The 1880s marked the beginning of a massive Jewish emigration out of the Russian Empire. Now opportunities to get out of Russia opened up as never before, especially for those willing to go to the New World. Jews from eastern Europe arrived in floods.

The Concept of Race

By the middle years of the nineteenth century, the term “race” came to be commonly and unapologetically used by nearly everyone in western Europe. In stark and revealing contrast to the situation by the mid-twentieth century, few questioned that there was a Jewish race.

A Gentile child, adopted by Jews at birth, can never qualify for priestly status. His moral probity or fidelity to the beliefs and rituals of Judaism, no matter how perfect, cannot alter his lower status. Nazis, too, said that one is born a Jew and Jewishness could never be relinquished.

Blood Imagery

In the nineteenth century, the word race began to replace blood. The English politician and writer Benjamin Disraeli (prime minister, 1868), in spite of having converted to Christianity as a child, emphatically insisted that he remained a member of the Jewish race. In his novel Coningby, Disraeli depicted a vast and secret power of Jews, bent on dominating the world. His noble Jewish character, Sidonia, describes race as a supremely important determinant (“all is race; there is no other truth”). He wrote that if the “great Anglo-Saxon republic” (the United States) allowed its white population “to mingle with its negro and coloured populations” it would be the beginning of the end for the new country.

Racism and anti-Semitism

It is significant that racism in its nineteenth-century form had no single theorist whom most racists recognized, in the way that Marx was recognized by socialists or J.S. Mill was recognized by liberals. Racism did not become a movement in the way that socialism and liberalism did, nor did racists–even specific kinds of racists, such as anti-Semites–form coherent, durable parties comparable to socialist and liberal parties.

There seems little question that increasingly systematic observations about various human societies had important implications for the growth of racism in the nineteenth century.

The Evolution of the Vocabulary of Race

Johann Gottfried von Herder (1744-1803) developed the concept of Volkgeist. He presented himself as the outspoken friend [of the Jews], yet he rejected Jewish emancipation in Germany, at least in the near future, and termed Jews “parasites.” He wrote that Jews “belong to Palestine and not Europe. Since Israel and its prayers despise all other peoples from which it is set apart, how can it be otherwise than that it is itself despised by other nations?”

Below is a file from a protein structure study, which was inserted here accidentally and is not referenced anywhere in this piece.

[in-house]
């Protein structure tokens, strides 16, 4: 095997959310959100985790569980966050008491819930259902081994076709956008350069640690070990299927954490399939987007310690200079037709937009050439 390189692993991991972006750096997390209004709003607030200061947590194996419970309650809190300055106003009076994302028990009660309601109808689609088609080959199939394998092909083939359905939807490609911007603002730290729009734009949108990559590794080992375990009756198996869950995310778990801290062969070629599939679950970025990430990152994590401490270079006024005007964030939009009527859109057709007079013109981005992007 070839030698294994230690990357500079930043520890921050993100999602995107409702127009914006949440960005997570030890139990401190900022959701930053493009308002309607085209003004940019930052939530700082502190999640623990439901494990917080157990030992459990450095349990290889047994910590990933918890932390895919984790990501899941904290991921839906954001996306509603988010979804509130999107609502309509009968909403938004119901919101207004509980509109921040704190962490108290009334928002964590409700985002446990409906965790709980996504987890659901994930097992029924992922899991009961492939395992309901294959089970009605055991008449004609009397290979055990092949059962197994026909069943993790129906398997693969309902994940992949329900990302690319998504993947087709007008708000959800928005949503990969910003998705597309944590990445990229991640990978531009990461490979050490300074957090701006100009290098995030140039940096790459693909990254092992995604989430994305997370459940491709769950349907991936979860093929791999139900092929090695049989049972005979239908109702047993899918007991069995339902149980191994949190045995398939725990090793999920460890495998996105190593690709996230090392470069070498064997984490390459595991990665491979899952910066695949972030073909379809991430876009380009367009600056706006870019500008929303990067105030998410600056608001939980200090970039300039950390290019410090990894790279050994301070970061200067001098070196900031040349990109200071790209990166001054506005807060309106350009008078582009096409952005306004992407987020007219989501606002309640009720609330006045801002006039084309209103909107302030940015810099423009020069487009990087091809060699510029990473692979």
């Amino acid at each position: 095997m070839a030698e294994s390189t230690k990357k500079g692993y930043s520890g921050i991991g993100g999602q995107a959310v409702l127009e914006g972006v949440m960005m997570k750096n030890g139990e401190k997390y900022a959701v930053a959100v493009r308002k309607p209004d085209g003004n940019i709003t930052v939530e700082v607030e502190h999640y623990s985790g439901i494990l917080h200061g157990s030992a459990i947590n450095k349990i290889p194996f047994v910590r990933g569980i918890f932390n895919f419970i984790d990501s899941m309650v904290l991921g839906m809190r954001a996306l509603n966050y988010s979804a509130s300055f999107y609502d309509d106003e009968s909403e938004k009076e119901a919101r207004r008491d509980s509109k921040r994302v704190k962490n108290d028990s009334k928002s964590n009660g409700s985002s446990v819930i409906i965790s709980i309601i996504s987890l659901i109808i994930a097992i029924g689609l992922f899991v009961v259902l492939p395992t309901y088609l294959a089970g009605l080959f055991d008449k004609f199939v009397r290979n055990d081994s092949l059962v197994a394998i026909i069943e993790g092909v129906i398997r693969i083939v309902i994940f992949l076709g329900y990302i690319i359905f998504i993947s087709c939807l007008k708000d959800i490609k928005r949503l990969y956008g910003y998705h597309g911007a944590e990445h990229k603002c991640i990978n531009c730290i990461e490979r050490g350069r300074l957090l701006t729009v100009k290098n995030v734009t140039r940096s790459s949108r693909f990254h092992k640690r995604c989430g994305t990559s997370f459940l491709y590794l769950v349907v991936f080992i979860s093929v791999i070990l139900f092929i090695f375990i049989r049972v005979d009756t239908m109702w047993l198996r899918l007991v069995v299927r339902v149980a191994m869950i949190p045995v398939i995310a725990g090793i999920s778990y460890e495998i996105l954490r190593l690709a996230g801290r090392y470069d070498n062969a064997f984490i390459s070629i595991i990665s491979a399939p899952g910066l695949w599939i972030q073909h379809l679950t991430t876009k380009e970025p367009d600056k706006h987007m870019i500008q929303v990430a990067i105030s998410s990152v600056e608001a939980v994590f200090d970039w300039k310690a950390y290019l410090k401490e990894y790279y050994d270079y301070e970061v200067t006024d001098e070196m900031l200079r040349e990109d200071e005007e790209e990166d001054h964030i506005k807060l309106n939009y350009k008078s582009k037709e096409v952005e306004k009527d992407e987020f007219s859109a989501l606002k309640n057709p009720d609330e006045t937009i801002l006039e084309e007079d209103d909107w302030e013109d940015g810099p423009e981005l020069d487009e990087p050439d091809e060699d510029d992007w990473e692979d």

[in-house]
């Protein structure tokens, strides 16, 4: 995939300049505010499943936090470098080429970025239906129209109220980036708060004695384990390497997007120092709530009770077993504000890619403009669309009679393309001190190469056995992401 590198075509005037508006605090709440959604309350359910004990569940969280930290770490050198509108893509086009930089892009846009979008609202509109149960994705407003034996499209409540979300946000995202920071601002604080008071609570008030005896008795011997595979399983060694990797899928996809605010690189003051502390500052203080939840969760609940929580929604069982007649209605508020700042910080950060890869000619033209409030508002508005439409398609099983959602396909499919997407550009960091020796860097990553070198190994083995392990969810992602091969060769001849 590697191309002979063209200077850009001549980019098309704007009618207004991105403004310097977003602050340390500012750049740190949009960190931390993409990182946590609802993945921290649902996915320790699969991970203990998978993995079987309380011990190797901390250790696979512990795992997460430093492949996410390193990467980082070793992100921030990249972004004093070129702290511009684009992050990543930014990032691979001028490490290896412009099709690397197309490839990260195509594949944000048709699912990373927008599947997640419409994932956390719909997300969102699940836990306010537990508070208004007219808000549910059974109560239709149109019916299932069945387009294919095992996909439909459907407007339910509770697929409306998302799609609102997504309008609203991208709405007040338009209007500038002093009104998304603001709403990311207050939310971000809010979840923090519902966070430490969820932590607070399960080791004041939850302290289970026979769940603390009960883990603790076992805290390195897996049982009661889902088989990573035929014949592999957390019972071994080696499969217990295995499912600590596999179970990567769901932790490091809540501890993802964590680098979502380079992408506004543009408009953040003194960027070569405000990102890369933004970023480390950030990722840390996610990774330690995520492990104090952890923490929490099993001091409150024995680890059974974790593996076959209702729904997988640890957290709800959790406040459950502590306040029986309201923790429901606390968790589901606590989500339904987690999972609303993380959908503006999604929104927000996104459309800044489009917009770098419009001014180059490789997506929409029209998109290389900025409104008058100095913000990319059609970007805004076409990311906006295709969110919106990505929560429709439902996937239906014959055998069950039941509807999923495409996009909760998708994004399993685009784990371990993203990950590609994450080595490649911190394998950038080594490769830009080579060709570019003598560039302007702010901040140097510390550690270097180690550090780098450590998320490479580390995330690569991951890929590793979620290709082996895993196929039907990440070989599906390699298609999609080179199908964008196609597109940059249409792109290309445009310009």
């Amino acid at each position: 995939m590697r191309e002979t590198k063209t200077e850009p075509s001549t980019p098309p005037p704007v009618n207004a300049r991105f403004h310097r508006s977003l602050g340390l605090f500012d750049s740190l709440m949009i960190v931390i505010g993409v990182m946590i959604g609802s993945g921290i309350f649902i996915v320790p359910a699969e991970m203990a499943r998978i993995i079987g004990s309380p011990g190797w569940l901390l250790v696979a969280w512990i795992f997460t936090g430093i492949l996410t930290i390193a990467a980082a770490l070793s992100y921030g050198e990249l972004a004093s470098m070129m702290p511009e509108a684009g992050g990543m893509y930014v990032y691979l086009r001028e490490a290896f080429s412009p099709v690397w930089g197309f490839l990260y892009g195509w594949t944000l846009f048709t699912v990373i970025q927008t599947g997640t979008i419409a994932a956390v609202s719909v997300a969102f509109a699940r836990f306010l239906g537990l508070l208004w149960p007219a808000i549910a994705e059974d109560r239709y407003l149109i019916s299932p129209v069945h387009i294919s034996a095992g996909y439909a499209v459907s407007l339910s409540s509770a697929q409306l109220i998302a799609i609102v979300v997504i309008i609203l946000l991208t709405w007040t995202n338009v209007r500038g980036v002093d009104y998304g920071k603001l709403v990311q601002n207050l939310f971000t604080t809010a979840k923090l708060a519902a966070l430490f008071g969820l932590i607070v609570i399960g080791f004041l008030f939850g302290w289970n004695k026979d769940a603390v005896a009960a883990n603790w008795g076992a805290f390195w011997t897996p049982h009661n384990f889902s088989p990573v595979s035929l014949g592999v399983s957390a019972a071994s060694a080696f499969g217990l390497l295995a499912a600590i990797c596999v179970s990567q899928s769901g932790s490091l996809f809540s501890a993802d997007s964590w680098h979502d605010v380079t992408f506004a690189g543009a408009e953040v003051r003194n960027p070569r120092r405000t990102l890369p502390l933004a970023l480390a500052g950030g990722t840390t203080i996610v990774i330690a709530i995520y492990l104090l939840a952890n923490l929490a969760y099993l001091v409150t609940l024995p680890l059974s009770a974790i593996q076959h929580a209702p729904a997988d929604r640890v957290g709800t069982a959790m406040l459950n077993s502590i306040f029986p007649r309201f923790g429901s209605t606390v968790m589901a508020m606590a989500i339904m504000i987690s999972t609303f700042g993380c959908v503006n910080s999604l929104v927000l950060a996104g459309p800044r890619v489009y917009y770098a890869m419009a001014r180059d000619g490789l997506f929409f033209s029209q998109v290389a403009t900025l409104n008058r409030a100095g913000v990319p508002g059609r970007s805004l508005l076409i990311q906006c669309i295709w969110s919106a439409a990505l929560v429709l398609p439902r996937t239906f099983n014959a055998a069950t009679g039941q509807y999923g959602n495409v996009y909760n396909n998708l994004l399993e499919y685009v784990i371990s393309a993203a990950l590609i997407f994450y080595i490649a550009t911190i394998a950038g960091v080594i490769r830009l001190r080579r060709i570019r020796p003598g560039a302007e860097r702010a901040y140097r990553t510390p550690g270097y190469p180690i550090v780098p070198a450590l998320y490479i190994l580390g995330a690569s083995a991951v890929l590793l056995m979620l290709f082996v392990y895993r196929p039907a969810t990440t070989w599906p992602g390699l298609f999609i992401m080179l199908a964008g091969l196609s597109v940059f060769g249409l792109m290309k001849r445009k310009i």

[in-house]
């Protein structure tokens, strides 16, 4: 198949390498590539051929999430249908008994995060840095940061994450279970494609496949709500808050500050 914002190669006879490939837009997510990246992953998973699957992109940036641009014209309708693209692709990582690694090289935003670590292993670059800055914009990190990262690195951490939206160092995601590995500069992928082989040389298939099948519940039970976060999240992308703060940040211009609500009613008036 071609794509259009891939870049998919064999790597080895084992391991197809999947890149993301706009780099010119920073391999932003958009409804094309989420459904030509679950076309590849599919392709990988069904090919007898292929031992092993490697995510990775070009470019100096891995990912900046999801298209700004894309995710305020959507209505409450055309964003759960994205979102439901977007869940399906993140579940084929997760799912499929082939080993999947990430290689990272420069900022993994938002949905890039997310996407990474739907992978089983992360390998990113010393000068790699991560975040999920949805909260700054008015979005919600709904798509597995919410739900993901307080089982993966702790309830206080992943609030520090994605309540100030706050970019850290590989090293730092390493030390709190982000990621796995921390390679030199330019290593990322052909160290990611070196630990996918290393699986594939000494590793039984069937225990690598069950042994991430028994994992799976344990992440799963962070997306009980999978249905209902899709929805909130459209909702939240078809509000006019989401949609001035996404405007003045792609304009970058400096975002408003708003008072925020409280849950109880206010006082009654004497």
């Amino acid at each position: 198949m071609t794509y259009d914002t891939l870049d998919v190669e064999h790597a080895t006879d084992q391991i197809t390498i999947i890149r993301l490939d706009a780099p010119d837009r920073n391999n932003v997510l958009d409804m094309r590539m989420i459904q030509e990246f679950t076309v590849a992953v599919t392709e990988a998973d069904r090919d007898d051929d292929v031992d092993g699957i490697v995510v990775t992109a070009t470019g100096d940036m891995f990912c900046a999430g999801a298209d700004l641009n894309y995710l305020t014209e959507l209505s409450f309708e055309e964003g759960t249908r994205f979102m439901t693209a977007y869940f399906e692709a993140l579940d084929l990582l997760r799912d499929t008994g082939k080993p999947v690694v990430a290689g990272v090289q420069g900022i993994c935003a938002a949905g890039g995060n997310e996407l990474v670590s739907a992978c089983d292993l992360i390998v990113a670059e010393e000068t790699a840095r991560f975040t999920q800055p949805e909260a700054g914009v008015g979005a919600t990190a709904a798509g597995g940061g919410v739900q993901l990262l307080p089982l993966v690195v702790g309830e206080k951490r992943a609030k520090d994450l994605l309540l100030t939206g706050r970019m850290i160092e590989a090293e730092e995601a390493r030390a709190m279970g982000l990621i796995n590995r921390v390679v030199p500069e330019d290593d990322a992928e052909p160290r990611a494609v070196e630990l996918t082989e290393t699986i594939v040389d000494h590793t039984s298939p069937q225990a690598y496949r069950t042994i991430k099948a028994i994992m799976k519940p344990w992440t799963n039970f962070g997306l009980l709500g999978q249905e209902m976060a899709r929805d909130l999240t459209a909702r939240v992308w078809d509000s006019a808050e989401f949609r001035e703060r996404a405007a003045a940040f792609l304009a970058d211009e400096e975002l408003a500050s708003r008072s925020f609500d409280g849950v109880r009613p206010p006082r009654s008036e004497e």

A number of influential European anti-Semites arrived at Zionist conclusions: The Jewish problem in Europe could be solved if the Jews would go to Palestine, where they belonged.

Racist Ideas among Jews

There were many Jewish racists in the nineteenth century. As noted, Disraeli was probably more influential in spreading certain general notions about the Jewish race than any of the theorists of race described in the preceding sections. He despised what he termed “that pernicious doctrine of modern times, the natural equality of man.”

Moses Hess (1812-1875), who had worked closely for a time with Karl Marx, later affirmed that the “race struggle is primary, the class struggle secondary.” Judaism would become the spiritual guide of humankind, whereas Christianity, “a religion of death,” would wither. He was a good friend of Graetz, who wrote him of his delight in “scourging” Germans. Graetz added that “we must above all work to shatter Christianity.”

_____________________________________

See the rest of my typed excerpts here
(and excuse me for the typos:
these texts are direct typing
from Lindemann’s book for WDH).

The fall of Rome

“But the advances made by Jewish theology were more dangerous than the disorder of the streets and the robber.”